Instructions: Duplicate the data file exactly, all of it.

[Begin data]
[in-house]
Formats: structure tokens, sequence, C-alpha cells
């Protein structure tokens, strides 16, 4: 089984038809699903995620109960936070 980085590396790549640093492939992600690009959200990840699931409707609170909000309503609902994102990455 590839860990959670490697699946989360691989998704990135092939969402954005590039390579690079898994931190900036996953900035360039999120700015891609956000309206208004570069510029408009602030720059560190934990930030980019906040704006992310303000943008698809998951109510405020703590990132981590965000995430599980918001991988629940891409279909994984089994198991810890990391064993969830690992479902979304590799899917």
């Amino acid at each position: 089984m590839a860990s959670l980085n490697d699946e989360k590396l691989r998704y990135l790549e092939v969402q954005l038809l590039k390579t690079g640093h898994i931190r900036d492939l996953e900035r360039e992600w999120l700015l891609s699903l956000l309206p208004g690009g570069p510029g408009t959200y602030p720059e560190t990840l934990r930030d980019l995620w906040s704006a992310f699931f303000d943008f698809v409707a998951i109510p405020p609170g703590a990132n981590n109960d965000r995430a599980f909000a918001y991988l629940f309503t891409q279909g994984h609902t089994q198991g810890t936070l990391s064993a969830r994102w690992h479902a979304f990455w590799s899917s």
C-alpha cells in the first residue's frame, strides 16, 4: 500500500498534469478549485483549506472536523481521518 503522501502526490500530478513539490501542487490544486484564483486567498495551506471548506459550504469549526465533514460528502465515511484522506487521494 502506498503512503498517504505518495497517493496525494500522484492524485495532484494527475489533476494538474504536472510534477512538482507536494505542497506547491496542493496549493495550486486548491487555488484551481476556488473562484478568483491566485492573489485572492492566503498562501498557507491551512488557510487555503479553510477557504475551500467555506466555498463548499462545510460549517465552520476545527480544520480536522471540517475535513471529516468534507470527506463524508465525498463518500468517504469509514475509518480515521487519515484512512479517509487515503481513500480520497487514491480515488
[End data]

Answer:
[in-house]
Formats: structure tokens, sequence, C-alpha cells
């Protein structure tokens, strides 16, 4: 089984038809699903995620109960936070 980085590396790549640093492939992600690009959200990840699931409707609170909000309503609902994102990455 590839860990959670490697699946989360691989998704990135092939969402954005590039390579690079898994931190900036996953900035360039999120700015891609956000309206208004570069510029408009602030720059560190934990930030980019906040704006992310303000943008698809998951109510405020703590990132981590965000995430599980918001991988629940891409279909994984089994198991810890990391064993969830690992479902979304590799899917």
């Amino acid at each position: 089984m590839a860990s959670l980085n490697d699946e989360k590396l691989r998704y990135l790549e092939v969402q954005l038809l590039k390579t690079g640093h898994i931190r900036d492939l996953e900035r360039e992600w999120l700015l891609s699903l956000l309206p208004g690009g570069p510029g408009t959200y602030p720059e560190t990840l934990r930030d980019l995620w906040s704006a992310f699931f303000d943008f698809v409707a998951i109510p405020p609170g703590a990132n981590n109960d965000r995430a599980f909000a918001y991988l629940f309503t891409q279909g994984h609902t089994q198991g810890t936070l990391s064993a969830r994102w690992h479902a979304f990455w590799s899917s």
C-alpha cells in the first residue's frame, strides 16, 4: 500500500498534469478549485483549506472536523481521518 503522501502526490500530478513539490501542487490544486484564483486567498495551506471548506459550504469549526465533514460528502465515511484522506487521494 502506498503512503498517504505518495497517493496525494500522484492524485495532484494527475489533476494538474504536472510534477512538482507536494505542497506547491496542493496549493495550486486548491487555488484551481476556488473562484478568483491566485492573489485572492492566503498562501498557507491551512488557510487555503479553510477557504475551500467555506466555498463548499462545510460549517465552520476545527480544520480536522471540517475535513471529516468534507470527506463524508465525498463518500468517504469509514475509518480515521487519515484512512479517509487515503481513500480520497487514491480515488